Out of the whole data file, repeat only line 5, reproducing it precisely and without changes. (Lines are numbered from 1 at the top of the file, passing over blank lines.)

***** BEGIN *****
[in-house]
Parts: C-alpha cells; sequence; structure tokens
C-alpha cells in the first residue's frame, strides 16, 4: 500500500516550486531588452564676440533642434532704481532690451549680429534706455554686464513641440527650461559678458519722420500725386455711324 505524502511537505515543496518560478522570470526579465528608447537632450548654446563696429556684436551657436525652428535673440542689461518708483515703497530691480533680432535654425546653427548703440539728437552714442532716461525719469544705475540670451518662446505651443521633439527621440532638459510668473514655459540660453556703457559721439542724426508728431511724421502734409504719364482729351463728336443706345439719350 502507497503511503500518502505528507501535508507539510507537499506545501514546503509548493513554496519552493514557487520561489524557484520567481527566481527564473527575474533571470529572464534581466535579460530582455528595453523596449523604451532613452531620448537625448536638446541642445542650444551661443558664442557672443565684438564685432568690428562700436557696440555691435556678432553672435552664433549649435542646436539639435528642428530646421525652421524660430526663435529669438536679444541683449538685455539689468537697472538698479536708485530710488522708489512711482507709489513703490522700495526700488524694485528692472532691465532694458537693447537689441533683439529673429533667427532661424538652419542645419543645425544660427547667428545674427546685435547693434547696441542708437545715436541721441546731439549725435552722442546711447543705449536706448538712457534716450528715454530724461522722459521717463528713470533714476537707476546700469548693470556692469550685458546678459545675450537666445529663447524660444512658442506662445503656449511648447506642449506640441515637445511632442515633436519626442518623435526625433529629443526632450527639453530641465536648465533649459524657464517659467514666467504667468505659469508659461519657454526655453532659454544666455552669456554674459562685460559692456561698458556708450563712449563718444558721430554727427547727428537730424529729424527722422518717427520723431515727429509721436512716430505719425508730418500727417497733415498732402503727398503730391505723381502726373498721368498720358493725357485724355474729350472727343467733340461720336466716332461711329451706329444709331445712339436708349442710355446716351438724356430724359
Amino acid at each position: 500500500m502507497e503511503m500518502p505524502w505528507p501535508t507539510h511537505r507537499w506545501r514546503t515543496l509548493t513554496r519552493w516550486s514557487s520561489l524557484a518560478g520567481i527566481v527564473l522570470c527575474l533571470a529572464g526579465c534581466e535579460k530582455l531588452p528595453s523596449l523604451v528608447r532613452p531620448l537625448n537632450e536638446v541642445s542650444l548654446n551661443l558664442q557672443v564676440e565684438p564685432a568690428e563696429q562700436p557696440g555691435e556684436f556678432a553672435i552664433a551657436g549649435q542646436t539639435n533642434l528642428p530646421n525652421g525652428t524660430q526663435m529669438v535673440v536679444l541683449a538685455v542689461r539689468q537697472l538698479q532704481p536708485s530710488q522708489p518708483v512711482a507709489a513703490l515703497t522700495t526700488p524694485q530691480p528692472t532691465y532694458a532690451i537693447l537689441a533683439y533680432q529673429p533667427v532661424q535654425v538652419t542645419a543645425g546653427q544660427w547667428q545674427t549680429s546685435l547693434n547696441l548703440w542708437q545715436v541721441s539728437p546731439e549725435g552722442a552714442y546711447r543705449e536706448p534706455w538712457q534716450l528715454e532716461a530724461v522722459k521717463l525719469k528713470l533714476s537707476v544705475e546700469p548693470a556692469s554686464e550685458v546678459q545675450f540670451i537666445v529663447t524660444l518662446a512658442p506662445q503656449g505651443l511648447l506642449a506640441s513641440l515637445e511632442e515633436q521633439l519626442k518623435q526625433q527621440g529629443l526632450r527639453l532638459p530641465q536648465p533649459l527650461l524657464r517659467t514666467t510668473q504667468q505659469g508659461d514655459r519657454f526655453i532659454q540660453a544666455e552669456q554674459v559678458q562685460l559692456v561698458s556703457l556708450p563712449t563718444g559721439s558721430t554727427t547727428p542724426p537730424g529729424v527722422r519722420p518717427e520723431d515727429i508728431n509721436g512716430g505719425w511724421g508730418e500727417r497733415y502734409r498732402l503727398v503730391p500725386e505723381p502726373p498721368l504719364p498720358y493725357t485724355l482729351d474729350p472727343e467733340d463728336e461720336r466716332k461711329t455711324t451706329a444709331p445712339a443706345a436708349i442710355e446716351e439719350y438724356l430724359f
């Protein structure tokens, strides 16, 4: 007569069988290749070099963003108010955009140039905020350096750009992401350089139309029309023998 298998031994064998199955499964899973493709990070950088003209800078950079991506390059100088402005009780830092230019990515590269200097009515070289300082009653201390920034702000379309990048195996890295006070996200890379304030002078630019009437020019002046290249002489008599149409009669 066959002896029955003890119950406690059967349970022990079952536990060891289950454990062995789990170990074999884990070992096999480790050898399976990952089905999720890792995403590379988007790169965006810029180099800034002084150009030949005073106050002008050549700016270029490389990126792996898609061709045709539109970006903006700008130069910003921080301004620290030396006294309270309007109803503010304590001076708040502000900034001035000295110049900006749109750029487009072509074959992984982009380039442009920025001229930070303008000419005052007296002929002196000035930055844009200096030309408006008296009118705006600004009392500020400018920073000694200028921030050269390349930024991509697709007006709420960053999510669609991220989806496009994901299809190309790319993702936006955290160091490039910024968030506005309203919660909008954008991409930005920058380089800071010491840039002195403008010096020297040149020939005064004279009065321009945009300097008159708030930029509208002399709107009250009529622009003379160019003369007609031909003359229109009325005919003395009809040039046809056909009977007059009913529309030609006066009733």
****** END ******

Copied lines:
């Protein structure tokens, strides 16, 4: 007569069988290749070099963003108010955009140039905020350096750009992401350089139309029309023998 298998031994064998199955499964899973493709990070950088003209800078950079991506390059100088402005009780830092230019990515590269200097009515070289300082009653201390920034702000379309990048195996890295006070996200890379304030002078630019009437020019002046290249002489008599149409009669 066959002896029955003890119950406690059967349970022990079952536990060891289950454990062995789990170990074999884990070992096999480790050898399976990952089905999720890792995403590379988007790169965006810029180099800034002084150009030949005073106050002008050549700016270029490389990126792996898609061709045709539109970006903006700008130069910003921080301004620290030396006294309270309007109803503010304590001076708040502000900034001035000295110049900006749109750029487009072509074959992984982009380039442009920025001229930070303008000419005052007296002929002196000035930055844009200096030309408006008296009118705006600004009392500020400018920073000694200028921030050269390349930024991509697709007006709420960053999510669609991220989806496009994901299809190309790319993702936006955290160091490039910024968030506005309203919660909008954008991409930005920058380089800071010491840039002195403008010096020297040149020939005064004279009065321009945009300097008159708030930029509208002399709107009250009529622009003379160019003369007609031909003359229109009325005919003395009809040039046809056909009977007059009913529309030609006066009733």